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Queen’s Manor appoints former teacher as its new head

Categoriesnews Children and young peoplenews

Image captionImage 1: Pictured is Phoebe du Parcq, new headteacher at Queen’s Manor Primary School in Fulham

Familiar with the phrase ‘Love Mondays’? For the new headteacher at Queen’s Manor Primary School in Fulham, it is a catchphrase that resonates.

When Phoebe du Parcq was officially appointed as head at Queen’s Manor at the beginning of this year, it was the culmination of a relationship with the school spanning more than eight years.

“It is really a dream job for me,” reveals Phoebe. “I started as a class teacher here, so I have really grown with the school.”

Just a stone’s throw from Fulham FC’s Craven Cottage ground, the magnificent Victorian building in Lysia Street that is home to the school has recently unveiled a new playground and had its Ofsted ‘Good’ rating reaffirmed.

It’s an exciting time for Miss du Parcq, who was the deputy headteacher for three years before the former longstanding head Sonja Harrison relocated to the north of England with her family.

Appointed as interim head in September last year, a rigorous recruitment process whittled down the candidates until Phoebe was officially offered the job.

“I am really passionate about young people and making a difference to them,” she says.

Phoebe grew up locally and attended school in Hammersmith, before studying for a degree in sociology and social policy at the University of London. She later completed her PGCE teaching qualifications at nearby Roehampton University, one of the principal providers of teacher training in the UK.

Community school

“There is a real sense that there is a network in this area - you feel like you know everyone,” Phoebe says.

That sense of community is apparent at the school, where Phoebe makes sure she talks with pupils and parents every day by being out in the playground and being ‘accessible’ and ‘approachable’.

“Those relationships are really key to the success of the school,” she points out. “For us, the key is really knowing all our children.”

An active Friends of Queen’s Manor group organises regular events from garden parties, cake sales, movie nights and Easter egg decorating competitions, to pumpkin carving, discos and the annual summer fair. And teachers delight in being involved in activities like the annual World Book Day celebrations and Dragon’s Den-style contest for Year 5 pupils.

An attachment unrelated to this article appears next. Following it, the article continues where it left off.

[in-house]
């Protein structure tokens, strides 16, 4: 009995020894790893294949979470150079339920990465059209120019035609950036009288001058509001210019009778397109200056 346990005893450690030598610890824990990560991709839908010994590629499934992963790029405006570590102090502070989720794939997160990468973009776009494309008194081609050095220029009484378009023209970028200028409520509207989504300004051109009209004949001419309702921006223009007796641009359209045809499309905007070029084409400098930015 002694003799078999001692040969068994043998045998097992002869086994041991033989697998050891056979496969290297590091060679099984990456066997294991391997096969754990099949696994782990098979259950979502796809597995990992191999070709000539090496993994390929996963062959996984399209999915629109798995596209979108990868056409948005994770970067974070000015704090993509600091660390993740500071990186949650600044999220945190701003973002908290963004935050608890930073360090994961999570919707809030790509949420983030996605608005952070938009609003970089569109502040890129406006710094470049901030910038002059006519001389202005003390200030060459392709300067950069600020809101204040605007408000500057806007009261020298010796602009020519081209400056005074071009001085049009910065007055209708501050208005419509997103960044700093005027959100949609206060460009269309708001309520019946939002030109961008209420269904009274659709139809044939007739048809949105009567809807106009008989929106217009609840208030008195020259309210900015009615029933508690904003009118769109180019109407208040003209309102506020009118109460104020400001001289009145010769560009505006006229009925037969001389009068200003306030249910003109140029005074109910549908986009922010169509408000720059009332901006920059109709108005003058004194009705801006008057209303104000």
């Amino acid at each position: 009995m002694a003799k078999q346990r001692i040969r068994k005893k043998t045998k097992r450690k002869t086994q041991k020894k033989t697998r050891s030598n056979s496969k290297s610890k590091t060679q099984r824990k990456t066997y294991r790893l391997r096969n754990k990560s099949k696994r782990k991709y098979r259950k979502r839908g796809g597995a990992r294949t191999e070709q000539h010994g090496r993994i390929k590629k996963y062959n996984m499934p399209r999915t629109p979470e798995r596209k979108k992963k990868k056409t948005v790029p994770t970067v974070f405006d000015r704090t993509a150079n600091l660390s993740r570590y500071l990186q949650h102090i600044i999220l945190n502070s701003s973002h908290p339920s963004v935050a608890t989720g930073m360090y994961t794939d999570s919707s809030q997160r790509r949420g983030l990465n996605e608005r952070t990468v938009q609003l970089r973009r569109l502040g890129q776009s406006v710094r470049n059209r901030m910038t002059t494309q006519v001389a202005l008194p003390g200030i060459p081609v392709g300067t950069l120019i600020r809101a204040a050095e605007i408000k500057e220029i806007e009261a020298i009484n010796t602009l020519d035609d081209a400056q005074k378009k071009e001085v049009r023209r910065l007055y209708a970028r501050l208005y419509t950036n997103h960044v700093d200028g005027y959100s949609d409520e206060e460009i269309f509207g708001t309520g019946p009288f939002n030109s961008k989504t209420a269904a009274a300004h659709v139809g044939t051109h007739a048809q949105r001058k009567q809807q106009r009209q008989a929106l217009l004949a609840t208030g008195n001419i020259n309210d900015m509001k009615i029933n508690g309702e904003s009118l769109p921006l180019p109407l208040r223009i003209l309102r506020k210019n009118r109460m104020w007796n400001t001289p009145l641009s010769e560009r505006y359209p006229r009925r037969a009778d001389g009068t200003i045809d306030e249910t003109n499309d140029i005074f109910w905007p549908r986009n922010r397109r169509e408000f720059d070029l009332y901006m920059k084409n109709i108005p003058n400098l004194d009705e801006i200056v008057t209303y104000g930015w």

“To celebrate World Book Day we organised activities through the whole week, but we kicked off the actual day with a catwalk where the children shared their costumes,” says Phoebe.

“The children absolutely loved seeing the staff dressing up, so we always do a little skit in assembly, which goes down very well.”

Special education

Home to a specialist centre – The Pavilion – for up to 20 children with learning difficulties, as well as its mainstream one-form entry, the school has long been a champion for inclusivity.

It’s an ethos that is close to Phoebe’s heart, with her career spanning special educational needs (SEN) and inclusion work alongside class teacher roles.

“I have always been really fortunate to work in very inclusive schools and I learned a lot from the very beginning about how children best work together within a very inclusive model,” explains Phoebe, who spent a year as the inclusion leader at Brackenbury Primary School in Hammersmith before securing the deputy head role at Queen’s Manor in 2015.

“That passion for making sure children were all learning together with their peers helped lead me down a SEN route.”

The new Stephen Wiltshire Centre is also on the Queen’s Manor site. It’s a purpose-built specialist centre for local children with special educational needs and,or disabilities and their families. The centre is named after Stephen Wiltshire - an artist who has autism and attended Queensmill School in Hammersmith.

The specialist hub delivers a range of activities and support. Families can meet professionals and peers, as well as take part in family fun days, drop in advice sessions and short breaks including holiday schemes.

Local rewards

And Phoebe adds that working in Hammersmith & Fulham is rewarding because of the close links she has fostered with the area since starting her career as a class teacher at Langford Primary School, in Fulham, where she spent three years.

Her passion for travel led her to a teaching post in Madrid, Spain, but it wasn’t long before H&F lured her back. “There is something special about the borough and we do maintain strong links with H&F Council,” she said.

In October 2016, Queens Manor joined two other local schools - Fulham Primary and Sulivan Primary - to form Brightwells Academy Trust.


Like many in the education sector, Phoebe says that changes in funding ‘brings increased pressures’ but the challenges never override the need to provide a really good education for our children and maximise their life chances.

As the term draws to a close and Phoebe reflects on her first term as the substantive head of Queen’s Manor School, there’s a sense of pride in the school community.

“Every day there is something to celebrate,” she says. “Every day there is a reason to smile and a sense of joy. It could be the whole school or one pupil coming to show me a piece of writing.

“I genuinely feel we have wonderful children here at Queen’s Manor.”

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